Improving Learning

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A comprehensive look at the latest trends, expert advice and recent studies into improving student learning. Explore the latest studies into links between student performance, sleep and music. See why schools are opting for later start times and year round schedules.
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A commonly cited statistic suggests that as many as 20% of high school dropouts are gifted students. Does this statistic surprise you? On one side of the coin, you might think that gifted students would be more likely to excel in school than traditional students. On the other side of the coin, it makes sense that gifted students might drop out of school if they are not properly challenged. If you are the parent, guardian, or teacher of a gifted student then it is your duty to make sure they are pushed hard enough to meet their maximum potential.

Myths and Misconceptions

The statistic quoted earlier could be interpreted in different ways. Some might assume that gifted students will excel no matter what kind of schooling they receive while others might be able to see that gifted students are often bored in traditional classrooms which leads to a higher dropout rate. Before getting into the details regarding how to properly challenge a gifted student, it is important to address some common myths and misconceptions about gifted students.

  1. Gifted students will do fine in normal classrooms. According to a study conducted by the Fordham Institute, over 50% of teachers have not received any professional development in regards to teaching gifted students. Furthermore, nearly 75% of those same teachers admitted that the brightest students in their classrooms are often bored or under-challenged in school. These statistics highlight the sad truth that, unfortunately, many teachers simply are not equipped to deal with
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Every year thousands of American school children compete in school spelling bees. Kids in grades three to eight compete to spell increasingly challenging words in a tradition that is nearly as old as the U.S. education system itself. School spelling bee winners typically go on to regional spelling bee, which, in turn, funnel winners to the Scripps National Spelling Bee, held each spring in Washington, DC. Top spellers can earn tens of thousands of dollars in prizes and scholarship money.

Being a spelling bee champ takes more than luck. And, while children who are avid readers and who show skills in writing and reading comprehension usually do well, the most successful competitive spellers have identified some “tricks of the trade” that have helped them achieve the top prize in spelling.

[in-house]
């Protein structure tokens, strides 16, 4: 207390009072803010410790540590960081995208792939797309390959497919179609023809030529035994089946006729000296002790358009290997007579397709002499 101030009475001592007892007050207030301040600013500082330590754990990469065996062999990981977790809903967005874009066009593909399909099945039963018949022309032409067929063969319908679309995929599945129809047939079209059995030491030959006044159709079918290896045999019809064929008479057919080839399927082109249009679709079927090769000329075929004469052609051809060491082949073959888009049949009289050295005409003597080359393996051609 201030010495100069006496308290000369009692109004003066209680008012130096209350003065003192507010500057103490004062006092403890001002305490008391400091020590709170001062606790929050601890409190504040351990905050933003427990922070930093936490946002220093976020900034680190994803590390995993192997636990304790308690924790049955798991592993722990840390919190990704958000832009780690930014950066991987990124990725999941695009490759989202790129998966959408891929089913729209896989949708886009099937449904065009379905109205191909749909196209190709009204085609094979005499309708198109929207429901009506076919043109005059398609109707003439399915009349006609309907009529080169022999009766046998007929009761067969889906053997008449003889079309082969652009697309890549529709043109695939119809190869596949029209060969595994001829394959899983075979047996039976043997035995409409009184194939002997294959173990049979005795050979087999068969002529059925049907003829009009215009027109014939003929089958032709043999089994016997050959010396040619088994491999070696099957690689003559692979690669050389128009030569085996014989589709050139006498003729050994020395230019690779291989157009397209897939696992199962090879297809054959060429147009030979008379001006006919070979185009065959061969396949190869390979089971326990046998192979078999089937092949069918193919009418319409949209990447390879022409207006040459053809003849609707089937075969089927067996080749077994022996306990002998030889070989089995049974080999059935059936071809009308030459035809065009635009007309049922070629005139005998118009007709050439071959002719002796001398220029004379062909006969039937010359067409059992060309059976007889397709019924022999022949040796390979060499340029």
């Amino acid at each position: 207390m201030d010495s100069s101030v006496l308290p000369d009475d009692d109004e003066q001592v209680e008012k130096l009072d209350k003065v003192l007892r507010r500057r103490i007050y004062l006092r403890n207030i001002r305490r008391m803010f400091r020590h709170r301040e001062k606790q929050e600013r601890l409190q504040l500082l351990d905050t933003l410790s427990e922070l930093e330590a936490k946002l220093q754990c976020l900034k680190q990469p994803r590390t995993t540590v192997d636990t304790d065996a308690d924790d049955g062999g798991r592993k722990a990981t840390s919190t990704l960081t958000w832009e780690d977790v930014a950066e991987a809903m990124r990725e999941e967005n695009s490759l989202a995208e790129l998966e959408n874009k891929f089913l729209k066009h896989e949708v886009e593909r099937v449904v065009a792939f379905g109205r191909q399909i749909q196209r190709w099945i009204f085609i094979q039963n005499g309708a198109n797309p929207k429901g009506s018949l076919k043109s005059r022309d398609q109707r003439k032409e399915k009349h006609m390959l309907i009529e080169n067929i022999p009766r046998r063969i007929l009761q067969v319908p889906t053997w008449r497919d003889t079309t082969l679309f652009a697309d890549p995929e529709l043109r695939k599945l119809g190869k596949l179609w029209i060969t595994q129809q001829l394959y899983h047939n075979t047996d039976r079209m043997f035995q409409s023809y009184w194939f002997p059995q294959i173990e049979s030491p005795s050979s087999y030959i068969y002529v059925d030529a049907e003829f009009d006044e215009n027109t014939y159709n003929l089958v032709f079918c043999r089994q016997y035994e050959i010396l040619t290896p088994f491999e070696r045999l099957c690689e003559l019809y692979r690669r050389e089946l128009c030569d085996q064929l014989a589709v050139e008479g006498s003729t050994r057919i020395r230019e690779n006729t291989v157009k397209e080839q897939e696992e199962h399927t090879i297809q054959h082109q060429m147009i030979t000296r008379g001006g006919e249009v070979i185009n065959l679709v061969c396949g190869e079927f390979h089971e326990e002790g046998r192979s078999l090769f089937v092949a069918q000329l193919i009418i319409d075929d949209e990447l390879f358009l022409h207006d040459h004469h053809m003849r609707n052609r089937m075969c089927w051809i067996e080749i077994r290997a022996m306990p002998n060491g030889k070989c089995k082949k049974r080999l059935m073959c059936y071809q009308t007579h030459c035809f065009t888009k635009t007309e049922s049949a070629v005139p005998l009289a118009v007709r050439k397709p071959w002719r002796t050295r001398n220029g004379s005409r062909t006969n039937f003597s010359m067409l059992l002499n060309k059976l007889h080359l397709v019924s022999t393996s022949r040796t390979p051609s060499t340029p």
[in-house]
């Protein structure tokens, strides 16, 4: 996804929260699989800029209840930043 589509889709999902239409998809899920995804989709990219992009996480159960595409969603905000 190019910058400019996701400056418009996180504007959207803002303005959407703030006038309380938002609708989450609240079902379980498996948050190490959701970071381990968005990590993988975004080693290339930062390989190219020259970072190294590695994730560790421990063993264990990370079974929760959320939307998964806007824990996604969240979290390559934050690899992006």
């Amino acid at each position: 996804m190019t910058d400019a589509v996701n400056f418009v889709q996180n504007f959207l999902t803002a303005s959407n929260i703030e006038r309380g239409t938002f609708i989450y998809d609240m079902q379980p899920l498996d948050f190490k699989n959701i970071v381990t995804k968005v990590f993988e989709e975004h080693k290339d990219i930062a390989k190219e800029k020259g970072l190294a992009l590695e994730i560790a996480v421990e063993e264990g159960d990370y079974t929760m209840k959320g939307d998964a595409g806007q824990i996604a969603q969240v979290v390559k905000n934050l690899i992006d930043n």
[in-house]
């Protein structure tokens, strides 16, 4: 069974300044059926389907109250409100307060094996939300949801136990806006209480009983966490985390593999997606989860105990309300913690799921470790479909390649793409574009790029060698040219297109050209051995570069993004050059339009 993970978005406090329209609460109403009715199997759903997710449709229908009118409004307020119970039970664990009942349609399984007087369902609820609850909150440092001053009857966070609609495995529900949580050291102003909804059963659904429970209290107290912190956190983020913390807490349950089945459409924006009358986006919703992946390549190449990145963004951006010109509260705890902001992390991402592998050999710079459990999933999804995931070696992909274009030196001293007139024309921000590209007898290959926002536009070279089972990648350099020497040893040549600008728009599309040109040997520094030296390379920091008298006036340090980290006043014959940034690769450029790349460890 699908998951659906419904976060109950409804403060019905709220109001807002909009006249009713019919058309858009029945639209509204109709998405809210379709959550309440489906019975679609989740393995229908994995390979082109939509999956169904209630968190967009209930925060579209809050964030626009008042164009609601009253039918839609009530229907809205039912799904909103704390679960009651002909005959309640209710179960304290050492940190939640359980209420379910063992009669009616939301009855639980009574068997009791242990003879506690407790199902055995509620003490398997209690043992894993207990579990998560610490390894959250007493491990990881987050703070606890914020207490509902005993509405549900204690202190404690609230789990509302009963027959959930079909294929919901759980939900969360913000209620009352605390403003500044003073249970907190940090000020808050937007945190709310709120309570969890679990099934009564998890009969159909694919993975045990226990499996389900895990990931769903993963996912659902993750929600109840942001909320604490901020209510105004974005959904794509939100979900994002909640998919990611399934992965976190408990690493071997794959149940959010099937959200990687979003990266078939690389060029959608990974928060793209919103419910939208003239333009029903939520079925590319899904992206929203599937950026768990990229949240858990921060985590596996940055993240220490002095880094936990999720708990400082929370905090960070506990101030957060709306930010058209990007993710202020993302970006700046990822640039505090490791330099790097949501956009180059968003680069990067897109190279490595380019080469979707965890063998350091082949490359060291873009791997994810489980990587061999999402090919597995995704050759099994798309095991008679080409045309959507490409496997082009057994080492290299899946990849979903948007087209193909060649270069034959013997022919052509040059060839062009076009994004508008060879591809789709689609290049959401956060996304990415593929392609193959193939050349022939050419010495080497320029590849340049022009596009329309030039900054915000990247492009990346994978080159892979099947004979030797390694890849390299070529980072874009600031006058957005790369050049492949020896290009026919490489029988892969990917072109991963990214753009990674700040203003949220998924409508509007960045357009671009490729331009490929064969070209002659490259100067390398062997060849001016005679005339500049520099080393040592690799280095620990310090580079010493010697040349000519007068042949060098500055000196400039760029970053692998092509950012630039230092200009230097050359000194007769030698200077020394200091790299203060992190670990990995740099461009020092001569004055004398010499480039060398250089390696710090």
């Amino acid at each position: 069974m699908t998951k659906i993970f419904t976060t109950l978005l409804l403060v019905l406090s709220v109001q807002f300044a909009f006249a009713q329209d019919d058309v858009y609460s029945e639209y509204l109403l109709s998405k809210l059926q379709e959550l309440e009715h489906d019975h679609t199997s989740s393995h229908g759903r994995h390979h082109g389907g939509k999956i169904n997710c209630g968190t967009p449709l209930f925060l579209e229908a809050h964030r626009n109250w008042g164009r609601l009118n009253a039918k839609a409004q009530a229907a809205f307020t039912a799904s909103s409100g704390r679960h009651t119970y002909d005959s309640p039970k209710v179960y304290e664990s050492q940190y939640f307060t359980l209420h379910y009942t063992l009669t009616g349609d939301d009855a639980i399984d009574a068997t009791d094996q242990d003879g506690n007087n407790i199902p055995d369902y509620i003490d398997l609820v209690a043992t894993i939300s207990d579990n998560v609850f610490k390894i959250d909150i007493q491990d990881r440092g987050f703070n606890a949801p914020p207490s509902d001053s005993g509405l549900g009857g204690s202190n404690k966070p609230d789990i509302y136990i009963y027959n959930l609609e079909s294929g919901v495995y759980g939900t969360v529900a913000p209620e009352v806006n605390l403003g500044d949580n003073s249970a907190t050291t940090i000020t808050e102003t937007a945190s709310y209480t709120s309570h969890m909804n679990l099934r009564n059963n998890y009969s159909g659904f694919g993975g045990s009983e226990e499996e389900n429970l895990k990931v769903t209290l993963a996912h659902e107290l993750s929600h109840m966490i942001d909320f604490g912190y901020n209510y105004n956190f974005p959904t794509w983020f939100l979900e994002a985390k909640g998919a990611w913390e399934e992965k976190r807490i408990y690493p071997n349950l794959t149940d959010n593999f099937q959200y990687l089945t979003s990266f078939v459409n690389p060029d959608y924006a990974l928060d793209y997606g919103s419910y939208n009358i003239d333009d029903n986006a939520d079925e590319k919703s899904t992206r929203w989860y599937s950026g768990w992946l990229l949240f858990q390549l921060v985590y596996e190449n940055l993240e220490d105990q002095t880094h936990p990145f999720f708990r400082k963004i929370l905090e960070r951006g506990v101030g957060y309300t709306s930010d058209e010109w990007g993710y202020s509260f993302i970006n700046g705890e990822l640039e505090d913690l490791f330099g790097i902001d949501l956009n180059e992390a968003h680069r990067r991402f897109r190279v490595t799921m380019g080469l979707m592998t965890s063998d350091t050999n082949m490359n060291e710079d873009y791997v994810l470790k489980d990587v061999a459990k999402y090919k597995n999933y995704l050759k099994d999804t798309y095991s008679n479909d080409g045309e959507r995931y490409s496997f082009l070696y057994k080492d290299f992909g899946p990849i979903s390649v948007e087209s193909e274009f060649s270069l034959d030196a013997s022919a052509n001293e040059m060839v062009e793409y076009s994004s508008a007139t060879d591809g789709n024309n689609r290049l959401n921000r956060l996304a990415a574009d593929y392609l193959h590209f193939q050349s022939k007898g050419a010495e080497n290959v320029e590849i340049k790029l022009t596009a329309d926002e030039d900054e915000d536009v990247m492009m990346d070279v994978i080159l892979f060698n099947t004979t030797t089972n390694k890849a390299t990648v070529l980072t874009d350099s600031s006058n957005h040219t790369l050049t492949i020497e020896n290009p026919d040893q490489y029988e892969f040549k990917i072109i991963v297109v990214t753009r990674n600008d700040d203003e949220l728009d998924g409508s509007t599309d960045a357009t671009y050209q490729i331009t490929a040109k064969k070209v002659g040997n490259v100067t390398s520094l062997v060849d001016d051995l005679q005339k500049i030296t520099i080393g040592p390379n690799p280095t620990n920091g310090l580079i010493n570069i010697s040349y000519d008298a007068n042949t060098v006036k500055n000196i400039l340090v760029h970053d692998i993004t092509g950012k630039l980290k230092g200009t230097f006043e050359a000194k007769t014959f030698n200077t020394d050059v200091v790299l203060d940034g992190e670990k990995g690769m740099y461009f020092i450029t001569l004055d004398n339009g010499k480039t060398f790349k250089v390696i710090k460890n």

Look at Other Languages

Top spellers study with a purpose. English is a unique language because many English words originated in other languages. The most successful spellers focus their study efforts on learning important foreign language root words and spelling conventions. Here are some of the languages that have most influenced English as well as spelling tips and examples from each language:



Latin has been the most influential language on English. Words related to science and medicine are often based on Latin words. To help spell Latin words, remember a few simple rules. First, the u sound, as in ooze or school, is almost always spelled with a u, and not two o’s, as in the word bugle.  Second, the letter

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There has been a substantial decline in the number of children who read for pleasure in the last few years. In fact, according to the annual Kids and Family Report published by Scholastic, in just the last four years, the number of kids that read for fun has dropped by nearly 10%. Today, barely more than half of children in the United States report liking to read for enjoyment. A full 37% of children like to read “a little,” while 12% report not liking reading at all.

When it comes to reading, kids can come up with a million excuses as to why they don’t like it.  It’s boring. There isn’t enough time. It isn’t fun. There’s already too much reading in school. 

Thankfully, there is an art to promoting reading. Some methods, like nagging, definitely do not work. Yet other methods, such as modeling reading behaviors to your child, will pay dividends in the short and long term.


What NOT To Do